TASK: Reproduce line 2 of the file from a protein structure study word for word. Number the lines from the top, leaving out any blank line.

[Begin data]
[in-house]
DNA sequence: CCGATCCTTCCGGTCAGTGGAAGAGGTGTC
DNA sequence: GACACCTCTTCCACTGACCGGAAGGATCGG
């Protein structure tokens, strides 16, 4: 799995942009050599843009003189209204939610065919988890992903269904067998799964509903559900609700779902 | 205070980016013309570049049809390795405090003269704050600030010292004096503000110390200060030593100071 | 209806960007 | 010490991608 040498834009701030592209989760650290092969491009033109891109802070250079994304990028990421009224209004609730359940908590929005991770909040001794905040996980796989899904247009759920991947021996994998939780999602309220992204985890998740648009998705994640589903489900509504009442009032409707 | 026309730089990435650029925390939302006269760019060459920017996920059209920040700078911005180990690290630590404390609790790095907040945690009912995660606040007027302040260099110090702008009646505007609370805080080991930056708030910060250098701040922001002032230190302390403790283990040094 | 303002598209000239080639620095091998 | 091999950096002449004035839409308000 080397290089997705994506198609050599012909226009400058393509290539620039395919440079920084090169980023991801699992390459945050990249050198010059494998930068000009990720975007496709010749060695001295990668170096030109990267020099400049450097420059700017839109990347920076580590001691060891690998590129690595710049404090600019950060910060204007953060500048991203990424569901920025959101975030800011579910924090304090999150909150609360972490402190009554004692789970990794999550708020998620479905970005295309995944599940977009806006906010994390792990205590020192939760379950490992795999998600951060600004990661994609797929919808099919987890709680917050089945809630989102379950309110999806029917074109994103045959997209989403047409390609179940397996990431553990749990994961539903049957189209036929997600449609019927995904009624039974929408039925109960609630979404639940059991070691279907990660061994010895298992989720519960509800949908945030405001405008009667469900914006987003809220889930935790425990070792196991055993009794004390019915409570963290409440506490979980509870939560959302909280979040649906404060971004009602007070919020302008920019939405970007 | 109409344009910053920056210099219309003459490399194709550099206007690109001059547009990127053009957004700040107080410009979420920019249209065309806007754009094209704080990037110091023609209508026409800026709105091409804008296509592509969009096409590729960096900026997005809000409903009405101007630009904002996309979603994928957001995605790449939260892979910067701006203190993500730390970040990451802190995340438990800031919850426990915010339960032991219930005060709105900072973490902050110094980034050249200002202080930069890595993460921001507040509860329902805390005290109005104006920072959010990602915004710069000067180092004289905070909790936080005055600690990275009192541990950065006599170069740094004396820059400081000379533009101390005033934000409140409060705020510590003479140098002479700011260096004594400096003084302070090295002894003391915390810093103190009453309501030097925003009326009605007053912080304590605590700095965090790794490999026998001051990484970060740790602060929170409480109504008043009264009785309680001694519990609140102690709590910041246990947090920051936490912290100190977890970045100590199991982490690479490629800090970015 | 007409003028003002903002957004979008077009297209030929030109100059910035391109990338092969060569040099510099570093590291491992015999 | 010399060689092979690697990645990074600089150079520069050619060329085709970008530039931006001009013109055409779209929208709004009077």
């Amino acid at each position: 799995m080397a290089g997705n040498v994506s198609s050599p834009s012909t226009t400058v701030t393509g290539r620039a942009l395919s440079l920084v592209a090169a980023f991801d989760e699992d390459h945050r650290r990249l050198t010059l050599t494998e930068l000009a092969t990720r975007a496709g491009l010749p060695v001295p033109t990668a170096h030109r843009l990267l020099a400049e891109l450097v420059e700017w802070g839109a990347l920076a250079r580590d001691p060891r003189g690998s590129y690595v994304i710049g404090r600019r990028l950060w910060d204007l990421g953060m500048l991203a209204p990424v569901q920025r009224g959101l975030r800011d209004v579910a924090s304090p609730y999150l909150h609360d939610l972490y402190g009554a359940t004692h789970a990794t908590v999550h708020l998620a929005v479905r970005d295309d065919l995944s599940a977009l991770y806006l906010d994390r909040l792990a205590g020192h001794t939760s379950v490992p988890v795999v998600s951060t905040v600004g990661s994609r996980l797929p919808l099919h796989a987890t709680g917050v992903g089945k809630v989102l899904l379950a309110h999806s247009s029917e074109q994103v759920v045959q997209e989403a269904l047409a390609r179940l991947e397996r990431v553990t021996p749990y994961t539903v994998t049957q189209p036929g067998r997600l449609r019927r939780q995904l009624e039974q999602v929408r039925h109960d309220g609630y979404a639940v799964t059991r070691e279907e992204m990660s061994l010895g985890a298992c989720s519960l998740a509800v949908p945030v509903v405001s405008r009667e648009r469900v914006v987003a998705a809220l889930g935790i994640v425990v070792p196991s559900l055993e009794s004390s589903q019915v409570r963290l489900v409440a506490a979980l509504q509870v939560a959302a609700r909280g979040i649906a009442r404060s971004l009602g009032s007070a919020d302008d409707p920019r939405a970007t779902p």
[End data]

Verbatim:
DNA sequence: CCGATCCTTCCGGTCAGTGGAAGAGGTGTC